Figure 1: Model of lipid, fat and keratin degradation and secretion of rose frgrance molecules.

Light up the pipe - Three parts for a better flow

Part 1 - Esterases and Lipases

Hair is surrounded by a layer of grease and waxes which first need to be removed to make the hair-keratin available for keratinases. For the first degradation step we choose a combination of esterases and lipases. Lipases and esterases are lipolytic enzymes that are used in food processing, beverages, therapeutics and degradation of synthetic materials (Panda und Gowrishankar 2005). Lipases (EC. and esterases (EC. are hydrolases that catalyze the hydrolysis (and synthesis) of triacylglycerols into acid and alcohol molecules. They differ mainly on the basis of substrate specifity and activation mechanism. Lipases hydrolase triacylglyderols with longer fatty acid chains than esterases and lipases have a hydrophobic domain covering their active site. Therefore lipases need to be activated with organic solvents to make the active site accessible for substrates. Esterases and lipases are classified into 8 groups on the basis of the conserved sequence motifs and biological properties. EstCS2 belongs to class VII (Kang et al. 2011; Shamsher Singh Kanwar).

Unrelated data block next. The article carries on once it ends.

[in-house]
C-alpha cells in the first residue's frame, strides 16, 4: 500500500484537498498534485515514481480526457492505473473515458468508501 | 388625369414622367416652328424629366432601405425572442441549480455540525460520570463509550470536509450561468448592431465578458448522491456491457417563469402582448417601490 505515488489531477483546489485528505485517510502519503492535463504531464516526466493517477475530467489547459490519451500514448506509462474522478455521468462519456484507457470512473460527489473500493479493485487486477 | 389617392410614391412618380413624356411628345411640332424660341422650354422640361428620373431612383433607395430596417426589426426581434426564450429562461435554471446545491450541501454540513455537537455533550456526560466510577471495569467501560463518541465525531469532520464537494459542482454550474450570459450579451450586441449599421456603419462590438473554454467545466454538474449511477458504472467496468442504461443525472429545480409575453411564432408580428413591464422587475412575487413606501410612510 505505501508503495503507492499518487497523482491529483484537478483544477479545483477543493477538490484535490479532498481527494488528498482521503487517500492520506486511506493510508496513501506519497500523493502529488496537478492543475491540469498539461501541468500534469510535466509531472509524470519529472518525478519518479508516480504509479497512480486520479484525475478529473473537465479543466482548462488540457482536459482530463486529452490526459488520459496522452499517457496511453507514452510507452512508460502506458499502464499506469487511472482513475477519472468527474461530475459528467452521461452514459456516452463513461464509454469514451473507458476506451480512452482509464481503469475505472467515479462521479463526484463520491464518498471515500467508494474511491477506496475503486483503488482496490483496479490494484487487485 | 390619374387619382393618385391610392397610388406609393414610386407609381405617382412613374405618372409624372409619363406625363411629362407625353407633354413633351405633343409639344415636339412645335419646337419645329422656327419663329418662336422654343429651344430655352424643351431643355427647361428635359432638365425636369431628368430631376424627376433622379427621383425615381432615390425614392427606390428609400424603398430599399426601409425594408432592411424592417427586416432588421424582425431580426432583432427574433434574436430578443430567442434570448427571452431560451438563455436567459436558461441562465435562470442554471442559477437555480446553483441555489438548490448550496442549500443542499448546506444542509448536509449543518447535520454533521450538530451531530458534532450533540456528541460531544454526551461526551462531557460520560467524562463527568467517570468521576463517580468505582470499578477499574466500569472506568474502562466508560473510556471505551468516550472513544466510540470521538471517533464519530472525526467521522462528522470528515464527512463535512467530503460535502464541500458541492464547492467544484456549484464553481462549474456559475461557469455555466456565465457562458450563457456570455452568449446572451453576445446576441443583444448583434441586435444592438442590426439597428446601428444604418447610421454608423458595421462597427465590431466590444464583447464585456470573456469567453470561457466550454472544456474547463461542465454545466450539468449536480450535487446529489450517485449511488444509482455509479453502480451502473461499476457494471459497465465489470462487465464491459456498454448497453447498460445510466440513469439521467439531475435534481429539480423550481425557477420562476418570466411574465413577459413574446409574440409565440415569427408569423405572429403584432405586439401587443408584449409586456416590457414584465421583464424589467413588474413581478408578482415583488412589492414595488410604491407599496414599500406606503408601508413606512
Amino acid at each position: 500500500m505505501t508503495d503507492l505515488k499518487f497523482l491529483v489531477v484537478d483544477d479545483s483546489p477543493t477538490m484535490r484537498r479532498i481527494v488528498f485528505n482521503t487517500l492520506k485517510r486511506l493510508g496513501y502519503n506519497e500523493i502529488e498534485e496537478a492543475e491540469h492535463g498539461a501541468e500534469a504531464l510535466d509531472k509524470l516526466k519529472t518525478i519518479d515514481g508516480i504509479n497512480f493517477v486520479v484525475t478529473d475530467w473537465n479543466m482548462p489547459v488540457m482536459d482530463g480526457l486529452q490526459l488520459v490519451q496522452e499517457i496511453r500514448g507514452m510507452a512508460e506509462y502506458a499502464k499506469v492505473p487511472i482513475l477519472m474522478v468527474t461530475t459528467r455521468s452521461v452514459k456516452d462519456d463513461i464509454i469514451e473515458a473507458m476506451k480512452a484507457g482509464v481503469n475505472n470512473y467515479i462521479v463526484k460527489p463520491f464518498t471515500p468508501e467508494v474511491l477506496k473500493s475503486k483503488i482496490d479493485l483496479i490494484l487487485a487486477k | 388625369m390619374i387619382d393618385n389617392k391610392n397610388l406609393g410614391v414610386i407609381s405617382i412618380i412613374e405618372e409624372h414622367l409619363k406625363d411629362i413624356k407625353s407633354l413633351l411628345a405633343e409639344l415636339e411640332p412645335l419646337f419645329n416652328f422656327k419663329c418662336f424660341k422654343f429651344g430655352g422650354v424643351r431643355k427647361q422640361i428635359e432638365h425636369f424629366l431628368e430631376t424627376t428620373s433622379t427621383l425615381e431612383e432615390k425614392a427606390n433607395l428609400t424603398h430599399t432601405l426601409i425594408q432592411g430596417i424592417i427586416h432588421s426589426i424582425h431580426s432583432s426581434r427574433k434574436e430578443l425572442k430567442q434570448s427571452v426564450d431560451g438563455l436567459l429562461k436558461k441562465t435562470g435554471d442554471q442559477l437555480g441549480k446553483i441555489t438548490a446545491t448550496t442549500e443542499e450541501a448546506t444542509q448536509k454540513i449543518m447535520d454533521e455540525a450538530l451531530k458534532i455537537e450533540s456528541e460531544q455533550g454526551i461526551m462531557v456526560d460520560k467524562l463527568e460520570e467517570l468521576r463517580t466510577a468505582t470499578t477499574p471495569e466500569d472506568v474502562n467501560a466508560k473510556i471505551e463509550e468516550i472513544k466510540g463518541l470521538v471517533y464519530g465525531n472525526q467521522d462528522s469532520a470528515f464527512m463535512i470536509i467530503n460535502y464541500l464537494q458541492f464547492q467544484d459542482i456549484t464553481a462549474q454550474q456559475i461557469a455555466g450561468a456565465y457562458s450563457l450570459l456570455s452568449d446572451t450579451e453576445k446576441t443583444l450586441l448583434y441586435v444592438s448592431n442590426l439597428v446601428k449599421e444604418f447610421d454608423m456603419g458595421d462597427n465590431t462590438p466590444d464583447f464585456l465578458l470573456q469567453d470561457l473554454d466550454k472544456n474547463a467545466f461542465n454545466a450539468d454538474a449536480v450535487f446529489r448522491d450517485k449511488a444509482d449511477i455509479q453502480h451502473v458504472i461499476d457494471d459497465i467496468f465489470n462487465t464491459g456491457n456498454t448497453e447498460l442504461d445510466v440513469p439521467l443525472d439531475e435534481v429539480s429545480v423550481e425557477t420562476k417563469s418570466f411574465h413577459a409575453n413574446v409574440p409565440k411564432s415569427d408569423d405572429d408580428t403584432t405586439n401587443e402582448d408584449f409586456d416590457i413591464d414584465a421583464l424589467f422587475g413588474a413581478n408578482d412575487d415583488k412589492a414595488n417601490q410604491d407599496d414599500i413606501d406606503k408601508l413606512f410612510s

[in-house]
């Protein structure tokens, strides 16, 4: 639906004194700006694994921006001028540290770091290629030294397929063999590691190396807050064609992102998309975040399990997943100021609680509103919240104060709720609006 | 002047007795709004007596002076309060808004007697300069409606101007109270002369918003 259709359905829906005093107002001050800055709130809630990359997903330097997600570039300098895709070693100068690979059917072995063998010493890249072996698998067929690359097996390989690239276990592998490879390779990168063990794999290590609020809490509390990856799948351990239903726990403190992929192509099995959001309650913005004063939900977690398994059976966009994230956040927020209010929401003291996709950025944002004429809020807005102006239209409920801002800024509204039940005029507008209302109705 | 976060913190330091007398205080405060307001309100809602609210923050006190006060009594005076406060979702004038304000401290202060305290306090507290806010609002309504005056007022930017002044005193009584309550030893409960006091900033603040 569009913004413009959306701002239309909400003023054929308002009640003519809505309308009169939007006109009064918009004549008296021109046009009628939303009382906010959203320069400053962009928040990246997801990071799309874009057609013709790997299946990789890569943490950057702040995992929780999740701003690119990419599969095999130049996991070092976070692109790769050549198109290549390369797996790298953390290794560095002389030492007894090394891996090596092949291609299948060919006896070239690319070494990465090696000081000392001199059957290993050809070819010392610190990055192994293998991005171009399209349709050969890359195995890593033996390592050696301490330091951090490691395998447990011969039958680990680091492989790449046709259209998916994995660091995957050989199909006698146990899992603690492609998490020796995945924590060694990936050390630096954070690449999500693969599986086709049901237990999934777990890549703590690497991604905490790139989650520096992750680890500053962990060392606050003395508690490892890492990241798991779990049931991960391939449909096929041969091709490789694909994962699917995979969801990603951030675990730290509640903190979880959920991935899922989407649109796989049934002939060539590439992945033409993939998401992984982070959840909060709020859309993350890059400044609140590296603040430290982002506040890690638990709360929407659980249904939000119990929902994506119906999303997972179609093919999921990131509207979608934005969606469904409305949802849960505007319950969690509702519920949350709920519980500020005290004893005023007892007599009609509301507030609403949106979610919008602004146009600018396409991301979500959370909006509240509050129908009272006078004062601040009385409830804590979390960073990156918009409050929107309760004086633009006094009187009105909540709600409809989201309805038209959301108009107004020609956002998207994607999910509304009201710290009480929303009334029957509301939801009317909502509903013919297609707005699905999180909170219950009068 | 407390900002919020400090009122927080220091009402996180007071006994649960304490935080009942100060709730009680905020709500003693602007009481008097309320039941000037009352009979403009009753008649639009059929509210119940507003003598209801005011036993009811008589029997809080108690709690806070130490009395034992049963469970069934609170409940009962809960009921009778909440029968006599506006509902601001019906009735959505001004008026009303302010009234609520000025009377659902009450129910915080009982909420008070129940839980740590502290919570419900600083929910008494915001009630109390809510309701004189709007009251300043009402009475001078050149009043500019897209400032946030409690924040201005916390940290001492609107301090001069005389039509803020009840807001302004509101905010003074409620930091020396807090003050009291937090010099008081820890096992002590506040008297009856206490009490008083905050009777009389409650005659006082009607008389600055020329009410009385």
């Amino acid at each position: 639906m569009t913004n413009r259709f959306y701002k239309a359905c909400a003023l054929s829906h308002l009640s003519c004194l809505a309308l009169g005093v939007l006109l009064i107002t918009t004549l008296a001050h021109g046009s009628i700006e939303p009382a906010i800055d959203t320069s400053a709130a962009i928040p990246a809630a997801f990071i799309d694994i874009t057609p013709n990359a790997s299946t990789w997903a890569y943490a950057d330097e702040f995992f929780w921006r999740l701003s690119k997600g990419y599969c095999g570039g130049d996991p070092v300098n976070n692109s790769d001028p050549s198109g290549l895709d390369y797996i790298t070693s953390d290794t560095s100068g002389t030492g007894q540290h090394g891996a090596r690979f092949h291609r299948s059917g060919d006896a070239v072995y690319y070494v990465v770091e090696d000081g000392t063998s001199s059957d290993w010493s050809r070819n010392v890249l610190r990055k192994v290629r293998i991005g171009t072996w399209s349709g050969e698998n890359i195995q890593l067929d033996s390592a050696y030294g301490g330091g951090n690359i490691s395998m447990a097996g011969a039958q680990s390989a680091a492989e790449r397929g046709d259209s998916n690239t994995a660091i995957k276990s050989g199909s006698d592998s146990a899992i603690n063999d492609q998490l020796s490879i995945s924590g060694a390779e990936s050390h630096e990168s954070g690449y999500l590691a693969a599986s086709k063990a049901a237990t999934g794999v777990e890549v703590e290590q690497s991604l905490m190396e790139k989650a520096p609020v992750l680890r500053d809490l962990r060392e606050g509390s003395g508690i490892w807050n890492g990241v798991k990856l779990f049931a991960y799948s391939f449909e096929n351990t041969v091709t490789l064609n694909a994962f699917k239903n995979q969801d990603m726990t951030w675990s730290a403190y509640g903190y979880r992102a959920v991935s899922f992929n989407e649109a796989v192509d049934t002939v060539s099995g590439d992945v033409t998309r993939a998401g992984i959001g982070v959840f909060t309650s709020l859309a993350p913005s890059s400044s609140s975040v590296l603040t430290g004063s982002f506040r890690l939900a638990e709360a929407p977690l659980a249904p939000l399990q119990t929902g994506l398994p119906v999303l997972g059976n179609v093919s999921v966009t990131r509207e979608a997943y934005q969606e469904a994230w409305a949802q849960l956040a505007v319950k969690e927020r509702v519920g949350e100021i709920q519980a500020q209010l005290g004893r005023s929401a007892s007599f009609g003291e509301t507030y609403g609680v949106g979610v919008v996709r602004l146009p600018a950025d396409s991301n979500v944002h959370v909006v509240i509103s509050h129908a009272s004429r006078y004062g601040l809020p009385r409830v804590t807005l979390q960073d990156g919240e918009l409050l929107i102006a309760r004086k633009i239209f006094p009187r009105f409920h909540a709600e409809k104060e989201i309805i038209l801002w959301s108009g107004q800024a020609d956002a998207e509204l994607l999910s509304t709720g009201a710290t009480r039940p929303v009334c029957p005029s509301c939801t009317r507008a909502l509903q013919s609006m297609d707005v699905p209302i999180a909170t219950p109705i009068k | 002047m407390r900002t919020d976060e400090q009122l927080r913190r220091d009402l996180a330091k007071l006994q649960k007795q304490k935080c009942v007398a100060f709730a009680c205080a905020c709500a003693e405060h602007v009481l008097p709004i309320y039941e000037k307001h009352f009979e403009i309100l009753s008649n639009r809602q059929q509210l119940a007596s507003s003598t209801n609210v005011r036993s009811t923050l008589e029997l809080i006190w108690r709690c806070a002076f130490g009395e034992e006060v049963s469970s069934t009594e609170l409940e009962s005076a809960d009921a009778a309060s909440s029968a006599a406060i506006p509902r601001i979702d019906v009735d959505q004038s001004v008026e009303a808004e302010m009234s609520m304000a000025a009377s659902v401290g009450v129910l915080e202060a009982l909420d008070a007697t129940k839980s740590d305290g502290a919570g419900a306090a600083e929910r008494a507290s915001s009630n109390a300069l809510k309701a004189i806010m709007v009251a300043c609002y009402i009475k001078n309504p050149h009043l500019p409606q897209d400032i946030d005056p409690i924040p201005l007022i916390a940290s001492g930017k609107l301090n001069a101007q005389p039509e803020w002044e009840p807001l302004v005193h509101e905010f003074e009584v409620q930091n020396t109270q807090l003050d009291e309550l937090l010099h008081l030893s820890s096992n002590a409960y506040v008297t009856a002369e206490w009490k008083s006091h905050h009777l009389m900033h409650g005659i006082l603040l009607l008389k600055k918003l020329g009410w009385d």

We investigated two different esterases for their enzyme activity. One esterase from the registry (EstCS2 BBa_K1149002) and one esterase (LipB) supplied by Dr. Eggert from Evoxx were compared. Additionally, we choose the lipase TliA to support the esterases at the fat degradation and to accelerate the entire degradation process. For the extracellular secretion of the enzymes we attached the signal sequence PelB which was provided on the iGEM plates.

Esterases EstCS2 and LipB

EstCS2 from the iGEM Imperial College 2013 was proved to be active. In their project the cells expressing this construct were grown and lysed by sonication and were utilized in a colourimetric assay with the substrate analog para-Nitrophenyl butyrate. In our project we didn’t purify the esterases but used the supernatant for the enzyme activity assay. Furthermore, we investigated the enzyme activity of LipB. We performed the enzyme assay from the iGEM Team TU Darmstadt that we also used for EstCS2. Afterwards we attached the PelB signal sequence for the extracellular secretion of the enzyme.

General properties of EstCS2: (Kang et al. 2011)